The plants have not been able to thrive longer because of the moist soil and unusual weather.  

    The Last Day for the Summer Season will be this Saturday, July 22nd from 7 am to 5 pm. 

    We will have the following available for sale this Saturday:

    3 varieties of tomatoes – blackberries – purple hull peas – bell peppers – banana peppers – jalapeno peppers – mulit color zinnias – sunflowers – yellow squash – cucumbers (limited) – cabbage (limited) – 14 varieties of herbs – local honey – sourdough bread – Dirt Rich books – Dirt Rich Kids Coloring Books – Toy Box and Playground for Kids – Sodas and Water

    We are offering discounts on tomatoes for canners…only $1.50 lb for 20 lbs or more.
    A bushel of tomatoes is approximately 53 lbs and it takes approx. 23 lbs to make 7 quarts of tomatoes.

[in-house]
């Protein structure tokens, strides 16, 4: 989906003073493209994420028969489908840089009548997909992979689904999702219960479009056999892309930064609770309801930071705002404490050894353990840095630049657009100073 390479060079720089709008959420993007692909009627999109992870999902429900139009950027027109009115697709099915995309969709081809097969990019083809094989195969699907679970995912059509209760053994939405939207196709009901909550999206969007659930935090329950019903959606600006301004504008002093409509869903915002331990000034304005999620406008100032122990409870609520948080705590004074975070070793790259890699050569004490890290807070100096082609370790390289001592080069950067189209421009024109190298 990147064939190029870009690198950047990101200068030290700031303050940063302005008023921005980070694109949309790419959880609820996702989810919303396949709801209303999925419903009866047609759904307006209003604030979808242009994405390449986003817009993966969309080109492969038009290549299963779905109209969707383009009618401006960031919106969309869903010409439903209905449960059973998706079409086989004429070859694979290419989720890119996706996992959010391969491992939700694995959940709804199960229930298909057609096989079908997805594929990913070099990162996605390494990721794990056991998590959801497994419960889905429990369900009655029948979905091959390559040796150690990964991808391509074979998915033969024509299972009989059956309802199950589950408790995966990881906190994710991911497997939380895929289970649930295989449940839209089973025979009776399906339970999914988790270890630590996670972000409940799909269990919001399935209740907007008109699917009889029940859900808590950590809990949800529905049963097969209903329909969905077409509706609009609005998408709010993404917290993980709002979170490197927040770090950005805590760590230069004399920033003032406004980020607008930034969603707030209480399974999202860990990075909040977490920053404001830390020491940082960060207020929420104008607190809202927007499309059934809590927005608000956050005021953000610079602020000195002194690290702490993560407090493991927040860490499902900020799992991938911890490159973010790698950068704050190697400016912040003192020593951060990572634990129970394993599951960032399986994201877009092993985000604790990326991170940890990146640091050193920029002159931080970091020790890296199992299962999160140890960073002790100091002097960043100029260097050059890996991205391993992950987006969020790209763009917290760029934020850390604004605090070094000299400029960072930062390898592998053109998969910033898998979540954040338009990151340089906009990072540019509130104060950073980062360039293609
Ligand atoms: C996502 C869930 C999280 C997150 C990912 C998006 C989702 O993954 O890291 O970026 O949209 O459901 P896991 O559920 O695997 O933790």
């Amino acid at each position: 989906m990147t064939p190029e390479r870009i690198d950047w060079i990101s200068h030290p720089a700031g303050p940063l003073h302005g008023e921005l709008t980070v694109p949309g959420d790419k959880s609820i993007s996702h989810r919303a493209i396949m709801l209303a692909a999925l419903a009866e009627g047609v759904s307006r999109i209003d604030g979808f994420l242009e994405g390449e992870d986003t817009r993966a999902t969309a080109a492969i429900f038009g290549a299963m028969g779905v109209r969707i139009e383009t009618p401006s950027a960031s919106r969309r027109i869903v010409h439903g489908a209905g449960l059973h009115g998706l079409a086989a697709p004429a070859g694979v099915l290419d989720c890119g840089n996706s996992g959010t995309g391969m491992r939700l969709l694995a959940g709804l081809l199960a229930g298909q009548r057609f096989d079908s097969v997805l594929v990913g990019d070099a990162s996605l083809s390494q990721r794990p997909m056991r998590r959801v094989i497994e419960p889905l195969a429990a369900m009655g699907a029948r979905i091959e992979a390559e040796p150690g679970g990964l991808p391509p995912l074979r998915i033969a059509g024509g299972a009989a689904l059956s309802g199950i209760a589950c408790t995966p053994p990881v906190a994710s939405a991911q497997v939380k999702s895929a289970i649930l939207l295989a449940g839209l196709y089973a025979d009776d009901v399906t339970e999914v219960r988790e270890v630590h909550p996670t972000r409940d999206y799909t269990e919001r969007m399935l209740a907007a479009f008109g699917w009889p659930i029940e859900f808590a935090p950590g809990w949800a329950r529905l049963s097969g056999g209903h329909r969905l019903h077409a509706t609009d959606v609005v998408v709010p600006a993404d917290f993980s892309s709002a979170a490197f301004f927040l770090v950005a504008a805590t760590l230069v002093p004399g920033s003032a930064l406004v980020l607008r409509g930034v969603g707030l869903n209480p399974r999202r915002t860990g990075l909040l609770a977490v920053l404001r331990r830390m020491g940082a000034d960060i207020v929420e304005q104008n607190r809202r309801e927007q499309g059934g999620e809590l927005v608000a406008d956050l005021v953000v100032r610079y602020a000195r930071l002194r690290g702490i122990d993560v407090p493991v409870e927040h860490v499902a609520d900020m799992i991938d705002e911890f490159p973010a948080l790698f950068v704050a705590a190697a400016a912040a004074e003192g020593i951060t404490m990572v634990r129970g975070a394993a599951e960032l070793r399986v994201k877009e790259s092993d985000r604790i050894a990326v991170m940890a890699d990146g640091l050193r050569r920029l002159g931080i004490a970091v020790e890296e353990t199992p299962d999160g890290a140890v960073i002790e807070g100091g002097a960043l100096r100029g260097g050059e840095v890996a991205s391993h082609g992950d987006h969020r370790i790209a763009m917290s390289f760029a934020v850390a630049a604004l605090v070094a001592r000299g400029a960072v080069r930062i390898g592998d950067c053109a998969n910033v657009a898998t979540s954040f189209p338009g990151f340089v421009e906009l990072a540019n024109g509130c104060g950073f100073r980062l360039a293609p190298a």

It’s really easy to can your own tomatoes and nothing tastes better! 
    If you want to learn ‘how to can’  we have two classes scheduled for July 22 and 26…check out the events tab.

    Natural Healing Can Be Found in Your Back Yard and Garden…

    There are a plethora of natural remedies for headaches, tummy troubles, inflammation and skin problems that can be treated with herbs you can grow or may be growing in your yard already (you thought they were weeds!).  Why treat your family and yourself with chemicals that may have long term side effects when you have simple, organic and healthy alternatives at your disposal?

    Did you know that Basil promotes a healthy heart and is a common ingredient in the Mediterranean diet?  Basil also relieves flatulence, helps with skin breakouts as well as treats warts…who knew?  Cilantro assists in removing heavy metals from the body.  Chamomile not only helps as an anti-inflammatory agent but also assists in relieving arthritis.